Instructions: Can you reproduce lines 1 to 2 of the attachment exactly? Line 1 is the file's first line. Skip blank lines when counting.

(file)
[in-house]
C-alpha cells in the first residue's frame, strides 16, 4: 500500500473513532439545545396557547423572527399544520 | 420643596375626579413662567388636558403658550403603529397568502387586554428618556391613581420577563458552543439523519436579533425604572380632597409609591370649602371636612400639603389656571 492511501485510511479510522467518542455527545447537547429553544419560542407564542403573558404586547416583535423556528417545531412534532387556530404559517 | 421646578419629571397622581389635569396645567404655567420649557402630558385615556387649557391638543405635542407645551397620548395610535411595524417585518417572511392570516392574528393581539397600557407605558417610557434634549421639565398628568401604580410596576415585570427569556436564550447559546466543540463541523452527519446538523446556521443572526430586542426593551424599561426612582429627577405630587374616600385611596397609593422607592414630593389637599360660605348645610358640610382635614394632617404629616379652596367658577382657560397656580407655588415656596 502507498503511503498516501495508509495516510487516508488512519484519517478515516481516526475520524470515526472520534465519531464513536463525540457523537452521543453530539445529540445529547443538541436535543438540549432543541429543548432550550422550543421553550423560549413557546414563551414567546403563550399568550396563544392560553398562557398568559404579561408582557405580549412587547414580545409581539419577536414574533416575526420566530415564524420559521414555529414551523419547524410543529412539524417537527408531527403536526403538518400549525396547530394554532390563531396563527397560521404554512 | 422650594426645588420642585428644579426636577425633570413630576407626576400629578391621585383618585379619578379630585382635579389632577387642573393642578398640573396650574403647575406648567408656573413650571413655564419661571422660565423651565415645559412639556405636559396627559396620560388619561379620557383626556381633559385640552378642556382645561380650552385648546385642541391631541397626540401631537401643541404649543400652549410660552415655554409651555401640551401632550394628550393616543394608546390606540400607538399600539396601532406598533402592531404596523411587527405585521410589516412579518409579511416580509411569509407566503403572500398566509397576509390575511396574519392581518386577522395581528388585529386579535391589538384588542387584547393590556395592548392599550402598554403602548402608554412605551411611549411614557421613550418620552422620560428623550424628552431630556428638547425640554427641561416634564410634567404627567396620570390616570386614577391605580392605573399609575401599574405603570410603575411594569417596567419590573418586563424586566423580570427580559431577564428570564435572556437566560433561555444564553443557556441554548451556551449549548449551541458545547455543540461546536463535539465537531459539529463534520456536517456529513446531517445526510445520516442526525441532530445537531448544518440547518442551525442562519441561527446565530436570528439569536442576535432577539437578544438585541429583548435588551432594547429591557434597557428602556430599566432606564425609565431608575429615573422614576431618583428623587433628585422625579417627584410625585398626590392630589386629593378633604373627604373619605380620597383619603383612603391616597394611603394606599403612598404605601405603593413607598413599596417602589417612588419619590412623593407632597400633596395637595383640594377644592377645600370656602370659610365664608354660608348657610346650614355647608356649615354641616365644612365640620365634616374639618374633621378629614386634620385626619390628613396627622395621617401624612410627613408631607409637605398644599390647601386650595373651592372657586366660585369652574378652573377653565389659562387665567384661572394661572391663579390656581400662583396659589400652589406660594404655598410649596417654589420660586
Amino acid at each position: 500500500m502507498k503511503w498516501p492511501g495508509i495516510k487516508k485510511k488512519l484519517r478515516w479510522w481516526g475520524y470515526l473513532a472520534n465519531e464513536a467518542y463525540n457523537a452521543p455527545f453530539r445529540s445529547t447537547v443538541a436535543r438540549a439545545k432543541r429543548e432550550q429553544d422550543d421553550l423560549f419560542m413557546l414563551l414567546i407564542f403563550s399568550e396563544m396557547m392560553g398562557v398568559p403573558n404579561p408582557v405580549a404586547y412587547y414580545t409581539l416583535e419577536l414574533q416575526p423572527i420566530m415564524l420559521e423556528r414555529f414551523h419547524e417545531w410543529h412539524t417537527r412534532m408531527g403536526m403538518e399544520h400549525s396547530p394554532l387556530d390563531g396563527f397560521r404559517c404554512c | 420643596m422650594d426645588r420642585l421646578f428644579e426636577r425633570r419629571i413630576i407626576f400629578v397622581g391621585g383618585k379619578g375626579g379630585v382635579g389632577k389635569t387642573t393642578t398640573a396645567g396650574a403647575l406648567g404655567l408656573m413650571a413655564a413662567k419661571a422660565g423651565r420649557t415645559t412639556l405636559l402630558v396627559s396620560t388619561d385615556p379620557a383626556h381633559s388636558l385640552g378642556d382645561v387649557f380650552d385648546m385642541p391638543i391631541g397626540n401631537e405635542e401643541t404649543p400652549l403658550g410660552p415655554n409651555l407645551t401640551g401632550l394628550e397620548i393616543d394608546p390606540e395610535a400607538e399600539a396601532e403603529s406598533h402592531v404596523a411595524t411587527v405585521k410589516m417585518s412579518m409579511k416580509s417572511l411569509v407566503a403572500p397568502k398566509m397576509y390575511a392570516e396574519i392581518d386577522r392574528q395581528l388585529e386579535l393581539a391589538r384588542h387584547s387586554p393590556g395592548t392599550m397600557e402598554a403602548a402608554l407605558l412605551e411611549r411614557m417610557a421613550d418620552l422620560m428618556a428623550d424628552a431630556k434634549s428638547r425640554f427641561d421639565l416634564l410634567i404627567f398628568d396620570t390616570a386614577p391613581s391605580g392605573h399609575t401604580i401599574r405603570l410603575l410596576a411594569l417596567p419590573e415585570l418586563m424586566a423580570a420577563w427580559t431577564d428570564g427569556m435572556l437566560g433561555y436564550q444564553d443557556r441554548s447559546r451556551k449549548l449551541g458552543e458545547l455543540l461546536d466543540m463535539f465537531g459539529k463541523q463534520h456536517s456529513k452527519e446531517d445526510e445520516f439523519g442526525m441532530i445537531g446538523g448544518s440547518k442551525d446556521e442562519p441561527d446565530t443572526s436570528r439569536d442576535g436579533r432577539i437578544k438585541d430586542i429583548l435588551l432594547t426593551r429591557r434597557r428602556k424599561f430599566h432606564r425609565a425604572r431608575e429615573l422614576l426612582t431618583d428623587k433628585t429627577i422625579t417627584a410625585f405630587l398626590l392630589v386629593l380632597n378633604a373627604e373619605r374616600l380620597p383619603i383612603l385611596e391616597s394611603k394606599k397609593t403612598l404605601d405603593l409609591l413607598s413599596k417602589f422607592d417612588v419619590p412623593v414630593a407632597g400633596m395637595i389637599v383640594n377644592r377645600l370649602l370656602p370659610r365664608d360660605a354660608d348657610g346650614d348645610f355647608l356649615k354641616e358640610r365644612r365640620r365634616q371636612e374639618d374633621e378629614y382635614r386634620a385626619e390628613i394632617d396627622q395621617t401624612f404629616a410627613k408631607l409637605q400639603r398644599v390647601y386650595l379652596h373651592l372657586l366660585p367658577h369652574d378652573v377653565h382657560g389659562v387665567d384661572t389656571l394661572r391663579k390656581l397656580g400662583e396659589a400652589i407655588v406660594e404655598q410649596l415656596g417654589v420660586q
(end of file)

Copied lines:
[in-house]
C-alpha cells in the first residue's frame, strides 16, 4: 500500500473513532439545545396557547423572527399544520 | 420643596375626579413662567388636558403658550403603529397568502387586554428618556391613581420577563458552543439523519436579533425604572380632597409609591370649602371636612400639603389656571 492511501485510511479510522467518542455527545447537547429553544419560542407564542403573558404586547416583535423556528417545531412534532387556530404559517 | 421646578419629571397622581389635569396645567404655567420649557402630558385615556387649557391638543405635542407645551397620548395610535411595524417585518417572511392570516392574528393581539397600557407605558417610557434634549421639565398628568401604580410596576415585570427569556436564550447559546466543540463541523452527519446538523446556521443572526430586542426593551424599561426612582429627577405630587374616600385611596397609593422607592414630593389637599360660605348645610358640610382635614394632617404629616379652596367658577382657560397656580407655588415656596 502507498503511503498516501495508509495516510487516508488512519484519517478515516481516526475520524470515526472520534465519531464513536463525540457523537452521543453530539445529540445529547443538541436535543438540549432543541429543548432550550422550543421553550423560549413557546414563551414567546403563550399568550396563544392560553398562557398568559404579561408582557405580549412587547414580545409581539419577536414574533416575526420566530415564524420559521414555529414551523419547524410543529412539524417537527408531527403536526403538518400549525396547530394554532390563531396563527397560521404554512 | 422650594426645588420642585428644579426636577425633570413630576407626576400629578391621585383618585379619578379630585382635579389632577387642573393642578398640573396650574403647575406648567408656573413650571413655564419661571422660565423651565415645559412639556405636559396627559396620560388619561379620557383626556381633559385640552378642556382645561380650552385648546385642541391631541397626540401631537401643541404649543400652549410660552415655554409651555401640551401632550394628550393616543394608546390606540400607538399600539396601532406598533402592531404596523411587527405585521410589516412579518409579511416580509411569509407566503403572500398566509397576509390575511396574519392581518386577522395581528388585529386579535391589538384588542387584547393590556395592548392599550402598554403602548402608554412605551411611549411614557421613550418620552422620560428623550424628552431630556428638547425640554427641561416634564410634567404627567396620570390616570386614577391605580392605573399609575401599574405603570410603575411594569417596567419590573418586563424586566423580570427580559431577564428570564435572556437566560433561555444564553443557556441554548451556551449549548449551541458545547455543540461546536463535539465537531459539529463534520456536517456529513446531517445526510445520516442526525441532530445537531448544518440547518442551525442562519441561527446565530436570528439569536442576535432577539437578544438585541429583548435588551432594547429591557434597557428602556430599566432606564425609565431608575429615573422614576431618583428623587433628585422625579417627584410625585398626590392630589386629593378633604373627604373619605380620597383619603383612603391616597394611603394606599403612598404605601405603593413607598413599596417602589417612588419619590412623593407632597400633596395637595383640594377644592377645600370656602370659610365664608354660608348657610346650614355647608356649615354641616365644612365640620365634616374639618374633621378629614386634620385626619390628613396627622395621617401624612410627613408631607409637605398644599390647601386650595373651592372657586366660585369652574378652573377653565389659562387665567384661572394661572391663579390656581400662583396659589400652589406660594404655598410649596417654589420660586